As we wander to the cultural centre of the village, we're surprised at how well the game holds up. Once you adjust to the framerate, Wild World hasn't aged too badly at all. Sure, visually it's a bit ragged, and we're not sure how we ever managed with an inventory this small, but the core experience is the same old solid game, and the character dialogue is up there with the latest entry.
Blathers accepts the package and tells us about a shady character who came to the café selling insurance. We decide to drop in on Brewster for a damn fine cup of Joe (a bit acidic, but strangely refreshing). We're sure he'll return again soon in New Horizons.
We peruse the exhibits while we're there - two spaces for paintings are still vacant. Shocker! The New Horizons museum knocks this one's socks off in every respect.
Tom Nook and co.
Next up, we check out Nookington's department store. It's certainly a step up from the modest Nook's Cranny that Timmy & Tommy are running back on our Switch island.
Tom Nook's there in his business suit looking far more dapper than he does in shorts and sandals. He's buying turnips for 39 bells today. Yeah, jog on, Nook.
Timmy and Tommy are very excited about today's special item: a white bishop chess piece. We decline the invitation to add it to our catalogue. Probably got it already, anyway.
Having wandered the entire village, everything is looking surprisingly good! If we spent some time (okay, a lot of time) pulling up the weeds and picking up the rotten acorns, it would be a pleasant place to live. Still, we haven't ventured inside our house yet (beyond the bedroom in the start-up menu); it's time to see how we left the old drum.
We walk into a mess of items strewn across the floor and bugs scuttling around. Our main room has a vague Egyptian temple theme, no doubt to appease the H.R.A., and the adjoining rooms are similarly haphazard: a Mush room and something that's supposed to be a garden. We've never had much natural flair when it comes to interior design, mainly because we're such hoarders that it's tough to get something coherent going. Out second floor mad scientist’s lab isn’t bad, though.
Every table in the house is covered with turnips. Placing the vegetables off the floor prevented them from rotting in this game, and we've got dozens of the things in perfect condition, ready to sell when Nook will pay more than 39 Bells a pop.
With the house ticked off the list, there's only one thing — one person — left to see on this nostalgia trip.
Waiting for Angus
Angus has always been our favourite villager. He's haughty and difficult, belligerent, even, but also loveable and he struck a chord when we met him years ago. We couldn't leave without saying 'hi, macmoo'.
However, Angus isn't up yet. So, we wait. 7 AM, 8 AM, 9 AM, but still no sign. "I'm catching some z´s now. Wake me and REGRET IT!" reads the sign outside his house. We chat to other people, waiting patiently...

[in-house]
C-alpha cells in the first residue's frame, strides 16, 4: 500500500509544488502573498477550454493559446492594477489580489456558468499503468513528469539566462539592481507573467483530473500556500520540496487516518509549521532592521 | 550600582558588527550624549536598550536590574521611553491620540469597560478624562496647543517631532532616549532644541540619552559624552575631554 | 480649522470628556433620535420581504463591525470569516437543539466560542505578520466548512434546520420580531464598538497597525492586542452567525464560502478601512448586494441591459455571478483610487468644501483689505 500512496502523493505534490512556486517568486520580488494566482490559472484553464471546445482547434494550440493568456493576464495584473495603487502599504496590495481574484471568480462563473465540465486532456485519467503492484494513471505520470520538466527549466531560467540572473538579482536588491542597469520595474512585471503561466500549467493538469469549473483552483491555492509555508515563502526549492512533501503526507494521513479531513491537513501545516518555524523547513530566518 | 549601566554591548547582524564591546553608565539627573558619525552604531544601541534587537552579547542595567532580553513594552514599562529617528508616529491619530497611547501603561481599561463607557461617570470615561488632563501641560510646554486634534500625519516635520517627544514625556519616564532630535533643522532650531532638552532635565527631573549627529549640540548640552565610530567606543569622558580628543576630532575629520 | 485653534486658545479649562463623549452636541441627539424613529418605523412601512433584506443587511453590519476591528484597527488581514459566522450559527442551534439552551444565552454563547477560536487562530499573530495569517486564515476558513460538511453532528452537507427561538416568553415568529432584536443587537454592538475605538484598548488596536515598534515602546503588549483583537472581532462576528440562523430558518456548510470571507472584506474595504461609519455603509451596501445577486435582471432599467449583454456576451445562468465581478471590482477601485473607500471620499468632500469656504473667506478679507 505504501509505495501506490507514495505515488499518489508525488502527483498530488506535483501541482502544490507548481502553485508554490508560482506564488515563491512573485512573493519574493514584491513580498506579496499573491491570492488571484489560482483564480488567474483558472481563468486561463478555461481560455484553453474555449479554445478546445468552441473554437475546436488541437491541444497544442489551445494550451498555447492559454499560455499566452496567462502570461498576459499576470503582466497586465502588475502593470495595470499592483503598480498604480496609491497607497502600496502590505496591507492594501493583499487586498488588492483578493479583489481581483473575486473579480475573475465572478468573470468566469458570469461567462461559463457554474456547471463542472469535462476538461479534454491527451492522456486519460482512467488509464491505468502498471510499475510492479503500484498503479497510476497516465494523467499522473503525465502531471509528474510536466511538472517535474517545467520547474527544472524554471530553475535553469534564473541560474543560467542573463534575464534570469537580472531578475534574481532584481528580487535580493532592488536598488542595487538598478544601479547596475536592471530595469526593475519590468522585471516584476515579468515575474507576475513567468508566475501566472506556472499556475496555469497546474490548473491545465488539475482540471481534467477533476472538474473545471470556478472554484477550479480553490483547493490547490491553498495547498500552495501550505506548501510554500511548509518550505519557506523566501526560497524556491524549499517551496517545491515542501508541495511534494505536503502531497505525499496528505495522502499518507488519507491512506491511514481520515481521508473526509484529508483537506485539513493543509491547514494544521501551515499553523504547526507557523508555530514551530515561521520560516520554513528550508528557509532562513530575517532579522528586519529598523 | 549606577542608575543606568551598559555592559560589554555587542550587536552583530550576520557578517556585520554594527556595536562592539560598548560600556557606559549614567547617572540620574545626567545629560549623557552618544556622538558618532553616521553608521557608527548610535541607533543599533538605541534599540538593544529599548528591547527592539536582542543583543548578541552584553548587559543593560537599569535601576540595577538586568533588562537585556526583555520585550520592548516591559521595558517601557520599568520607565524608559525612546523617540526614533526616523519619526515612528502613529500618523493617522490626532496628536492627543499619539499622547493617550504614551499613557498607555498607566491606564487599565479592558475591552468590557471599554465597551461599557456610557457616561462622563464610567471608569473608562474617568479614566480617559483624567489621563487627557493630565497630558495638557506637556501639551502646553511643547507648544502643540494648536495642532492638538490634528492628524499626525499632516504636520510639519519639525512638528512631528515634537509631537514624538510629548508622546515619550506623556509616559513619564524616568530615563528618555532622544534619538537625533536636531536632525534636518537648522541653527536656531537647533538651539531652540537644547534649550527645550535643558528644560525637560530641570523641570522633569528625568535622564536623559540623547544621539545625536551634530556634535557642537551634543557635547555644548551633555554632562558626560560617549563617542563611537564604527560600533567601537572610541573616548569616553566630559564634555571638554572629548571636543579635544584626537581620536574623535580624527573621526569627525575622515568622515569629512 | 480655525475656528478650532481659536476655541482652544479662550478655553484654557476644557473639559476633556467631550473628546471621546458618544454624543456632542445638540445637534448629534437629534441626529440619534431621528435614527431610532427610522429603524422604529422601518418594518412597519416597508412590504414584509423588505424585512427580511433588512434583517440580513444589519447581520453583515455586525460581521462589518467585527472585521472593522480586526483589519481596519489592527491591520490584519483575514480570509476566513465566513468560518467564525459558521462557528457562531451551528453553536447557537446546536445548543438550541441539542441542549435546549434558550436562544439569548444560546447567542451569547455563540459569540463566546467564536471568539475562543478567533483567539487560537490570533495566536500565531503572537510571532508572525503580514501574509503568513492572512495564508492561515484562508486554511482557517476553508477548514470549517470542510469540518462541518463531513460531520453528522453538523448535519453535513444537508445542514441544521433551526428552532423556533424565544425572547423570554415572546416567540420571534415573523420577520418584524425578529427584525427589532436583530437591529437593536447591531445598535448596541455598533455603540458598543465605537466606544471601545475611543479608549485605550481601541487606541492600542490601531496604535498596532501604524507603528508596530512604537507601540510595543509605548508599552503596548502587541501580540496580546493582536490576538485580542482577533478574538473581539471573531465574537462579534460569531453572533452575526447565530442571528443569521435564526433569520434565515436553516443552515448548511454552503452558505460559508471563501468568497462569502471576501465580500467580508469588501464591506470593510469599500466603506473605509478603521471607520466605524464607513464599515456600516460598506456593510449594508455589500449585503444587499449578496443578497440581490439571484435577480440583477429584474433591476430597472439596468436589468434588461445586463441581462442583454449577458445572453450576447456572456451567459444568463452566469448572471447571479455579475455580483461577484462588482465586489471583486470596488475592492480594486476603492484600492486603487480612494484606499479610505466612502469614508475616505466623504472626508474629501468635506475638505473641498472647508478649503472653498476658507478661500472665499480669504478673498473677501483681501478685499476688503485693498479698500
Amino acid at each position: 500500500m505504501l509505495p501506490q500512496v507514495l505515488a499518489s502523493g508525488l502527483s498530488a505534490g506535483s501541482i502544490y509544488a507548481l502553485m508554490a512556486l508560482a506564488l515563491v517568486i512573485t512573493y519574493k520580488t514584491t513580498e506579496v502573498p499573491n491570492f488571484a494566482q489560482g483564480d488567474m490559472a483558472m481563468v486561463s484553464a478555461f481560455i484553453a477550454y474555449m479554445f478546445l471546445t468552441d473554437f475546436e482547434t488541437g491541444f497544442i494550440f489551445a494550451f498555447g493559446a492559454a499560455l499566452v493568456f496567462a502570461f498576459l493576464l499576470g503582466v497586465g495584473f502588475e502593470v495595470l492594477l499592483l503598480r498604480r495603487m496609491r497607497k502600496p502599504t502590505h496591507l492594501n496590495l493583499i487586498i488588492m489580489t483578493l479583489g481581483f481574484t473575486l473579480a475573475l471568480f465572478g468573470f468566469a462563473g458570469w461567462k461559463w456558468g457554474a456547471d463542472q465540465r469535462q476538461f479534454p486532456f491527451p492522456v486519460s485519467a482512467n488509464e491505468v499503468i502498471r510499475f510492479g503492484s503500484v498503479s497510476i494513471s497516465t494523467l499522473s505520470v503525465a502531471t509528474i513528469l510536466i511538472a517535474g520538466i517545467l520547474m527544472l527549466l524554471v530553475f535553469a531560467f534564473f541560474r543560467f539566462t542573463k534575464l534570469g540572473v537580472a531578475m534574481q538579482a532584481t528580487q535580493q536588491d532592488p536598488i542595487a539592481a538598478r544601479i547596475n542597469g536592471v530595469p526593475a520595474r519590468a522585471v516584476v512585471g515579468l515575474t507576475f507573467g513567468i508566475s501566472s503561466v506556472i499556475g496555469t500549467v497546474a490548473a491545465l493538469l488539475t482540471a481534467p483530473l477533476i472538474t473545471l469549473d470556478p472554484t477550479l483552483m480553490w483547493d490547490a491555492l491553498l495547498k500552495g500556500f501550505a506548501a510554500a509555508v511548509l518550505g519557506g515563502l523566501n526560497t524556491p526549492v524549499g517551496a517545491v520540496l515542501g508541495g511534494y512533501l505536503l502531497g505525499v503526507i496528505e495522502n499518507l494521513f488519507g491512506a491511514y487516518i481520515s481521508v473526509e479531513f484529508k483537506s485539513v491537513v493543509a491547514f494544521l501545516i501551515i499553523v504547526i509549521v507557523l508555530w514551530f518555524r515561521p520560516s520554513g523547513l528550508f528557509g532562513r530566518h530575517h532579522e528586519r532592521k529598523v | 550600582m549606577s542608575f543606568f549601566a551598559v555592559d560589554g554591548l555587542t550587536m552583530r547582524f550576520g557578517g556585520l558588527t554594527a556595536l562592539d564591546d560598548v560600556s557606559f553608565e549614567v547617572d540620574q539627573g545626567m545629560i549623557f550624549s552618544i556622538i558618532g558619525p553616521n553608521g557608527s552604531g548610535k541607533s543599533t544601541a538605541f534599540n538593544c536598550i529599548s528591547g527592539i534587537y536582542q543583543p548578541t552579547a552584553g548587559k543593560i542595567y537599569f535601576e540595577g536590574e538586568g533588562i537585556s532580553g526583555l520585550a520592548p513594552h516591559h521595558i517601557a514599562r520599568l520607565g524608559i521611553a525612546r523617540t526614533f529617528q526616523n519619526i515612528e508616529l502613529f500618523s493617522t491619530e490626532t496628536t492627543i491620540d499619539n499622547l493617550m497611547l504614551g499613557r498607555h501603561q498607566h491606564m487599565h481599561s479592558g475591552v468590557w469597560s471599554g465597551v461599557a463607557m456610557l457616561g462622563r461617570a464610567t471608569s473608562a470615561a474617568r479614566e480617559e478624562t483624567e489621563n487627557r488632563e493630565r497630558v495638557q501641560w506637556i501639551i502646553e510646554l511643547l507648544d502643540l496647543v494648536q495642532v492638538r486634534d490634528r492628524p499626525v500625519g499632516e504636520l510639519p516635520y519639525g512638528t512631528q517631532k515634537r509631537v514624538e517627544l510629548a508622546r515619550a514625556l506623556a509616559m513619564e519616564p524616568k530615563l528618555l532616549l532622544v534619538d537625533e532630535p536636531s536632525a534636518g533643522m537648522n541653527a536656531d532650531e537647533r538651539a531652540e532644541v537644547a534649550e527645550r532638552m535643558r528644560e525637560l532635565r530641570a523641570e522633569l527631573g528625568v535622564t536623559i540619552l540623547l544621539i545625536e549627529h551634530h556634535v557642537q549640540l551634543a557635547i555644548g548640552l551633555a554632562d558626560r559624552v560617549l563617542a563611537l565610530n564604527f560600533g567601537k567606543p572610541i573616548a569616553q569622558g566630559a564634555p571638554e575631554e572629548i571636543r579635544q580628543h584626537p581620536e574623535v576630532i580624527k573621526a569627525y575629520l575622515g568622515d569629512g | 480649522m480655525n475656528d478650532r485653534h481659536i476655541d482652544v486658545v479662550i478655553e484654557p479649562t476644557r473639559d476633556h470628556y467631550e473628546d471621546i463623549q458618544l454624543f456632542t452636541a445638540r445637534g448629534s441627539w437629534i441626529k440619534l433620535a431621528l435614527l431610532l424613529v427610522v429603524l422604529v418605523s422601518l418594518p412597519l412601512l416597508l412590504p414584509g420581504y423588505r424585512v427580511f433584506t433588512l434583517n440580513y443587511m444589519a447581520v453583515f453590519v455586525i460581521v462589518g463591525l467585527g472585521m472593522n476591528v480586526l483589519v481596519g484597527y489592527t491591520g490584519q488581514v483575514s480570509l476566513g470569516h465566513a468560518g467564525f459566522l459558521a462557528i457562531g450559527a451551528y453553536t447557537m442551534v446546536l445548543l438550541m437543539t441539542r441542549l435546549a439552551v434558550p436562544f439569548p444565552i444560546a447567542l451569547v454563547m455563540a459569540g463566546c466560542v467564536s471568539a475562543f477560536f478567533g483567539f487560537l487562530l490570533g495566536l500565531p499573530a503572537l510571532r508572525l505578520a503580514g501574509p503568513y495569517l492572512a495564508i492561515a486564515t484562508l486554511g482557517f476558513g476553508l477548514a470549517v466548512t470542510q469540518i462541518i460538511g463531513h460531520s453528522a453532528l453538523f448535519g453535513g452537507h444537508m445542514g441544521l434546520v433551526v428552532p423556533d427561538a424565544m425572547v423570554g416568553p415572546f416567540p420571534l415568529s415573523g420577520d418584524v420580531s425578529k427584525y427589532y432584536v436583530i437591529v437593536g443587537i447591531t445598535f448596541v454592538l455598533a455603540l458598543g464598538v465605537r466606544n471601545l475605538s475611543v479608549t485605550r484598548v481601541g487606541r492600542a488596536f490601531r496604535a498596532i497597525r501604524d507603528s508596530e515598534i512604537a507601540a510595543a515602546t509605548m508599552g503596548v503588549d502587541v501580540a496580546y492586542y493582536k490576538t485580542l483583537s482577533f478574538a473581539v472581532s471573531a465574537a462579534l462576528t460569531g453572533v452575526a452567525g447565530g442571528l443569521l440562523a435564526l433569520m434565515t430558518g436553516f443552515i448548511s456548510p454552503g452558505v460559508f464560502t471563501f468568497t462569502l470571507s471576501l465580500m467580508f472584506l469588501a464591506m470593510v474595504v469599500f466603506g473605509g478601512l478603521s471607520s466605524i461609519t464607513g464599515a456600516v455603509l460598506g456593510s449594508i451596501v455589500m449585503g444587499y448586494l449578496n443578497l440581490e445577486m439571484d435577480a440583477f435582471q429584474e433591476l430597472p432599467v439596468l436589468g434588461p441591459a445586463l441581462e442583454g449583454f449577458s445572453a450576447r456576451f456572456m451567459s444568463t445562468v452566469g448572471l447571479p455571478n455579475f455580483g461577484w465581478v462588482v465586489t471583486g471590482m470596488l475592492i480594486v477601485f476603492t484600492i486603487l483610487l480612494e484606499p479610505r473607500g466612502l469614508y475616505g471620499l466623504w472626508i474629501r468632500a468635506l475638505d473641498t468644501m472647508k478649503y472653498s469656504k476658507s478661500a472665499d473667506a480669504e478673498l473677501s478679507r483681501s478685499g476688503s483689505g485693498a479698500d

Finally, at 10 AM his front door unlocks and I let myself in. Angus is typically grumpy, but we're confused when he enquires how we knew he'd moved here. What's he talking about? Angus has always lived in Dibly... hasn't he?
Chastised and disheartened, we leave his house and begin looking through the ten (!) letters we carry on our person. We find missives from residents long gone, including Roald (Roald!), Gaston, Pecan, and two from Angus himself.
The first is an invite to his birthday party on 30th April - 'come to my place for cake and some sad jazz music'. No wonder we love him.
The second is a note informing us that he's off:
It seems that Angus moved out once before, and then somehow returned? We've completely blanked on this fact. We'd forgotten that our very favourite villager had packed bags on us and sent a snarky farewell note.
Was this some form of selective memory? Have we just got old and started reminiscing about the good old days, misremembering events and sweeping any unpleasantries under the mental carpet?
Who can say? All we know is that Angus moved out... and then moved back again. That's something, at least. Angus doesn't believe that fool Jack Reacher or whoever it was who said "Never go back". Then again, Angus doesn't pay much attention to anybody. He's a moody git.
Life goes on
Ultimately, heading back to our Wild World town reinforced the subtle, simulated truths that Animal Crossing has always dabbled in. In our absence, life just keeps rolling on; we're really not all that important. Our being away didn't stop Dibly. It's still there waiting for us, and although the faces might change (or mysteriously return), the seasons still come and go and there's always something happening.
Of course, Animal Crossing: Wild World isn't perfect, and in a straight contest against New Horizons, there's no question as to which is the superior game. However, Wild World is packed with personality and that ages very well indeed.
If you've got an Animal Crossing town on an old console, we recommend dropping by the old place. Let us know below how long it has been since you last visited, and if you return, tell us how it — and you — are holding up.